“A is for Adjunct” : Part-Time Faculty Are Crucial to Student Success

Gastil

George Gastil

by George Gastil

This month Governor Brown will submit an updated version of his proposed state budget.  Many of us are pushing the governor to take this opportunity to show support for part-time community college faculty and the students we serve.

Last Fall, I was part a group of instructors from around the state who visited the Governor’s office with a proposal to improve community college teaching in three ways:  1) fund more full-time faculty positions, 2) improve the pay for part-time faculty, and 3) fund office hours so that part-time faculty can be more helpful to students.

We did not see the money in the budget Gov. Brown proposed in January, but governors do often add items to the budget in May.  The legislature has already shown support for the three priorities.

Like other community colleges in our state, Palomar College relies heavily on part-time faculty.  On the plus side, part-time faculty bring a wide range of skills and talents to our colleges while giving the colleges a great degree of flexibility in hiring.  On the downside, part-time faculty are not treated as equal to full-time faculty, and this disparity ends up affecting the students.

One of my colleagues at Palomar, English professor Will Dalrymple, provides a good example of the difficulties facing part-time faculty.  When Dalrymple started teaching about fifteen years ago, he only taught a few classes a year, and he mainly earned money at a different job.

Dalrymple turned out to be an excellent teacher and he became very inspired to share his love for language and literature with students.  For the past five years he has made teaching his primary source of income.

Dalrymple gives us some good insight on how this rewarding career is also unsustainable:

“Now I teach at two, sometimes three, colleges to put together a full load of classes, which frequently means commuting over a hundred miles a day from one side of the county to the other (from Palomar in the north to Southwestern in the south). My truck has 331,000 miles on it, so I’m not sure how long that’s sustainable. I pay health insurance out of pocket. I have nothing a financial planner would call a legitimate retirement coming from my teaching.”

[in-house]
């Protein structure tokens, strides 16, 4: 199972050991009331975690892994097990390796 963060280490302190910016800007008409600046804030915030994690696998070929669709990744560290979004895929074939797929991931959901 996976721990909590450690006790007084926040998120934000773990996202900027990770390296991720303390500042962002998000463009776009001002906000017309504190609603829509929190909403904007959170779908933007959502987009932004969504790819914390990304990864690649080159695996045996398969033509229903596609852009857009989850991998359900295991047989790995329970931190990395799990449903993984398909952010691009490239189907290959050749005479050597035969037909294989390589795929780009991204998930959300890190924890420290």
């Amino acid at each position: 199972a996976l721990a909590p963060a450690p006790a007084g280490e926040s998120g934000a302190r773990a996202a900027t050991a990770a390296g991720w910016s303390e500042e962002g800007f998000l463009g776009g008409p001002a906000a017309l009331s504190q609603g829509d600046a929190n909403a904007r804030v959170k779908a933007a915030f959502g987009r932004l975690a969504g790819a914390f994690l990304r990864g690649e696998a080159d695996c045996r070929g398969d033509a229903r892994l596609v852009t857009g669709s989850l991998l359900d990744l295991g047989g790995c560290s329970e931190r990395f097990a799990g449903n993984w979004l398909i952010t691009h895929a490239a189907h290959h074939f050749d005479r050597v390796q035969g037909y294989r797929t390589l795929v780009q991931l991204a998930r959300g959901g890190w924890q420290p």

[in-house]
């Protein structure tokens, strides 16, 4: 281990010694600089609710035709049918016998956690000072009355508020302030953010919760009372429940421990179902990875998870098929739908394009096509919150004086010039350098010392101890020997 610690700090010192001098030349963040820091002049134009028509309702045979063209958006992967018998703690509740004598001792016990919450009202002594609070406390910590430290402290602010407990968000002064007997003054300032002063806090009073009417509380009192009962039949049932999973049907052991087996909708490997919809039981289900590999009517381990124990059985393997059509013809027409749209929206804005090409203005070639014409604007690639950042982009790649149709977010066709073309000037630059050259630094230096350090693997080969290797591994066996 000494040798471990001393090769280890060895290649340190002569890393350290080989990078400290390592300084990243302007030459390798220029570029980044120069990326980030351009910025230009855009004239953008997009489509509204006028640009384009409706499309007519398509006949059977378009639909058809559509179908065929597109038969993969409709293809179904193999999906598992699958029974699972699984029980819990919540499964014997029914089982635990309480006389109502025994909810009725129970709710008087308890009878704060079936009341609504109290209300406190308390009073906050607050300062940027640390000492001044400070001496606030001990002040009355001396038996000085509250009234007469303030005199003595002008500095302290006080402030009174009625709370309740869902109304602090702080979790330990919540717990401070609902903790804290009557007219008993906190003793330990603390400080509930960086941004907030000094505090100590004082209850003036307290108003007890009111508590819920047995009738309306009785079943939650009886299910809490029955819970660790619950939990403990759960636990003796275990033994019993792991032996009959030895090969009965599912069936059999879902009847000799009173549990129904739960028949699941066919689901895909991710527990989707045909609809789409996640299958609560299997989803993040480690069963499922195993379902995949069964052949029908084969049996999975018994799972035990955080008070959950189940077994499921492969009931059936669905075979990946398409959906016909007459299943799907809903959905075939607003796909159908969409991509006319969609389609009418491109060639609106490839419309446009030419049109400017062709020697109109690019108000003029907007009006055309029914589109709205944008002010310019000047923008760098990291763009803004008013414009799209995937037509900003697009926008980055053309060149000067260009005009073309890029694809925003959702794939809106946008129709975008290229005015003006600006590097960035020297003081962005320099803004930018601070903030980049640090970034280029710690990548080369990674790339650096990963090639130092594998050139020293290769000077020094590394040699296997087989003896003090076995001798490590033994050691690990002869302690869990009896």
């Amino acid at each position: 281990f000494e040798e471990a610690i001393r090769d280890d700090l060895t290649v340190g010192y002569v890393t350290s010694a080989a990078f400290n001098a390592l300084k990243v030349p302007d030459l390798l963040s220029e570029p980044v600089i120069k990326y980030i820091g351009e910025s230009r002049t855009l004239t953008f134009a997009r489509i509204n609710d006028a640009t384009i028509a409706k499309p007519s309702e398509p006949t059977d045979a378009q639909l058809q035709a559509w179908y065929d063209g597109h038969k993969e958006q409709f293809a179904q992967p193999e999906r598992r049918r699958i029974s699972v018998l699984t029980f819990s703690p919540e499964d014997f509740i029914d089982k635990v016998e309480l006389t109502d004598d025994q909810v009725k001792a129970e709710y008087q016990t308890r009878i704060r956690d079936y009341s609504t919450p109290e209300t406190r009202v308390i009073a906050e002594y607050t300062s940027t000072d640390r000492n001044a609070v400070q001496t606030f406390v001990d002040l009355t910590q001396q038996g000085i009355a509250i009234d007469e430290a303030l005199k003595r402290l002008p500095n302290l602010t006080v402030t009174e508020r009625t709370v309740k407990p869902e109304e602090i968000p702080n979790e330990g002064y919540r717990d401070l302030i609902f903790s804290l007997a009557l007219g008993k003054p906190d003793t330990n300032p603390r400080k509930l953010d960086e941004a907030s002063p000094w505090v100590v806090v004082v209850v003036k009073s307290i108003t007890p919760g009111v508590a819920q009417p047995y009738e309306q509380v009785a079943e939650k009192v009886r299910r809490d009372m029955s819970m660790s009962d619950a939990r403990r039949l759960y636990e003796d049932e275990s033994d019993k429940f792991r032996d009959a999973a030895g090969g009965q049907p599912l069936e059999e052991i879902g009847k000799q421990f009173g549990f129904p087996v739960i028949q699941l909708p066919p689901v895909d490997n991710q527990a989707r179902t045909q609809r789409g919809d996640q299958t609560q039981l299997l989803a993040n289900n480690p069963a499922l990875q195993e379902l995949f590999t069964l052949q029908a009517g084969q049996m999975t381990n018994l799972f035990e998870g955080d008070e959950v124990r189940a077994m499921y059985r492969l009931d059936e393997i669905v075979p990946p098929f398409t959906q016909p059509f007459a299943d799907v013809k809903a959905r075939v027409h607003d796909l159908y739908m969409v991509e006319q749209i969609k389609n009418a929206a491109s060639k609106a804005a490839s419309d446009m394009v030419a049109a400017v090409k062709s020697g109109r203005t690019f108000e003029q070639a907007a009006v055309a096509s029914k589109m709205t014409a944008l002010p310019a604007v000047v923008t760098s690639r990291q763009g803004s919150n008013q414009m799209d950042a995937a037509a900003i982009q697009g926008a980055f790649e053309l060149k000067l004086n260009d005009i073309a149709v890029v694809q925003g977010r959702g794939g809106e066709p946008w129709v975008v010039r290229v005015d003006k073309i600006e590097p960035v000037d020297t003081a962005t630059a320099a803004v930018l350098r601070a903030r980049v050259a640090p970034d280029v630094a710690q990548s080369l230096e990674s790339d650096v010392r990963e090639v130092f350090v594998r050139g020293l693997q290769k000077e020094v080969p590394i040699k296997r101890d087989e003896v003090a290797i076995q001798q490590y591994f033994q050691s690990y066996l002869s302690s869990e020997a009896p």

Some might ask, why doesn’t this instructor just cut back on the teaching and do some other kind of work?  It is possible that Dalrymple could do a different job, but that is not what the students would want to see.

If you go to RateMyProfessors.com, you will see that students find Dalrymple’s classes very rewarding.  They say he is a tough grader on essays, but that his class is well worth the effort.  In addition to leading inspiring classroom discussions, he is spending a huge amount of time grading student essays and giving valuable feedback.

In the past fifteen years, this instructor has helped educate hundreds of people.  If we tracked down his former students, I am sure we would find many of them developing innovative products, teaching our kids, working in hospitals, and managing a diverse array of businesses along the Hwy 78 corridor.

We should also be concerned that the California State University is able to pay part-time instructors better than the community colleges do.  At SDSU, not only do I have higher pay, I also have access to an excellent health plan.  I also have an office at SDSU where I meet with students frequently.

As the state budget continues to improve, we should focus on making sure students at the community colleges have access to the same quality of education they would get in the first two years in a CSU.

Part-time faculty are speaking out, and we are getting a great deal of support from our full-time colleagues as well as many current and former students.

During the week of February 23-27 adjunct faculty in several local colleges wore a red letter “A” to call attention to our situation.  At Palomar College, several of the full-time faculty also wore the letter in a spirit of solidarity.  A few people thought the “scarlet letter” was not appropriate, since adjunct faculty have not done anything wrong.  I actually enjoyed wearing the letter, knowing that I was in good company.

I hope our demonstrations will grow larger and more visible.  I also think it is critical that we take our cause beyond the campus and into the community.

I often hear people share how valuable the community colleges are, but I am not sure how many people realize that the majority of the faculty in these colleges are not treated as full professionals.

One particular person needs to hear from us:

Governor Jerry Brown
c/o State Capitol, Suite 1173
Sacramento, CA 95814

Phone: (916) 445-2841

The message can be relatively simple.  To improve student outcomes in the colleges, we need to focus on improving the conditions of part-time faculty.  We also need to fund more full-time positions, so that instructors can devote themselves to serving students at one college.

If you have benefited from the work of a part-time instructor, I encourage you to speak up.  Maybe you are a community college graduate, or perhaps a parent, or perhaps an employer.  Please let the governor know who you are and why you care.

George Gastil teaches History for Palomar College, Grossmont College and San Diego State University. He also serves as the political director for Palomar Faculty Federation, a union affiliated with the American Federation of Teachers.

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